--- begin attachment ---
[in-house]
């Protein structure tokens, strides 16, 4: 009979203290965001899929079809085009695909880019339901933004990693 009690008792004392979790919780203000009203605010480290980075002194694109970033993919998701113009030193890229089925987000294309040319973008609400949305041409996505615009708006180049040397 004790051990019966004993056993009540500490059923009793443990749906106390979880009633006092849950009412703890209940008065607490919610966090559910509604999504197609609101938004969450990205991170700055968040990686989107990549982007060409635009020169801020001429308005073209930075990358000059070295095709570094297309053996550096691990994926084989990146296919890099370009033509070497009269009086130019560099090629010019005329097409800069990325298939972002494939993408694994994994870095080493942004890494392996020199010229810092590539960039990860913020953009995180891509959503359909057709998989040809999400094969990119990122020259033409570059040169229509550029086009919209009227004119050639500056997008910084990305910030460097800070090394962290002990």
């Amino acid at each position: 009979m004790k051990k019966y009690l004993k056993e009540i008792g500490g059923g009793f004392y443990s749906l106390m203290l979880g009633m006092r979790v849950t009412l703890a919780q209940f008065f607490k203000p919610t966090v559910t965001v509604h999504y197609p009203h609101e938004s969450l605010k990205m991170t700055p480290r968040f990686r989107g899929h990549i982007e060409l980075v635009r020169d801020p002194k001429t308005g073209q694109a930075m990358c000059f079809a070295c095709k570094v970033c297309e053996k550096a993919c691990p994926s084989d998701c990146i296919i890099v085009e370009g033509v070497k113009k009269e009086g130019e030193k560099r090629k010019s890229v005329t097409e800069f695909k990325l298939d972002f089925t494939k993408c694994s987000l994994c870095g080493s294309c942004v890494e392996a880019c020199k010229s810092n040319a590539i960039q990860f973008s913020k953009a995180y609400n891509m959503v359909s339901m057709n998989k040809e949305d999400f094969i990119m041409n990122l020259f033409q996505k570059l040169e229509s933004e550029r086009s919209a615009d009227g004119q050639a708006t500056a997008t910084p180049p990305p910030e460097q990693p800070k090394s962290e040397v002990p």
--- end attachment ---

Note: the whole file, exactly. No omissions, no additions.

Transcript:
[in-house]
């Protein structure tokens, strides 16, 4: 009979203290965001899929079809085009695909880019339901933004990693 009690008792004392979790919780203000009203605010480290980075002194694109970033993919998701113009030193890229089925987000294309040319973008609400949305041409996505615009708006180049040397 004790051990019966004993056993009540500490059923009793443990749906106390979880009633006092849950009412703890209940008065607490919610966090559910509604999504197609609101938004969450990205991170700055968040990686989107990549982007060409635009020169801020001429308005073209930075990358000059070295095709570094297309053996550096691990994926084989990146296919890099370009033509070497009269009086130019560099090629010019005329097409800069990325298939972002494939993408694994994994870095080493942004890494392996020199010229810092590539960039990860913020953009995180891509959503359909057709998989040809999400094969990119990122020259033409570059040169229509550029086009919209009227004119050639500056997008910084990305910030460097800070090394962290002990």
């Amino acid at each position: 009979m004790k051990k019966y009690l004993k056993e009540i008792g500490g059923g009793f004392y443990s749906l106390m203290l979880g009633m006092r979790v849950t009412l703890a919780q209940f008065f607490k203000p919610t966090v559910t965001v509604h999504y197609p009203h609101e938004s969450l605010k990205m991170t700055p480290r968040f990686r989107g899929h990549i982007e060409l980075v635009r020169d801020p002194k001429t308005g073209q694109a930075m990358c000059f079809a070295c095709k570094v970033c297309e053996k550096a993919c691990p994926s084989d998701c990146i296919i890099v085009e370009g033509v070497k113009k009269e009086g130019e030193k560099r090629k010019s890229v005329t097409e800069f695909k990325l298939d972002f089925t494939k993408c694994s987000l994994c870095g080493s294309c942004v890494e392996a880019c020199k010229s810092n040319a590539i960039q990860f973008s913020k953009a995180y609400n891509m959503v359909s339901m057709n998989k040809e949305d999400f094969i990119m041409n990122l020259f033409q996505k570059l040169e229509s933004e550029r086009s919209a615009d009227g004119q050639a708006t500056a997008t910084p180049p990305p910030e460097q990693p800070k090394s962290e040397v002990p």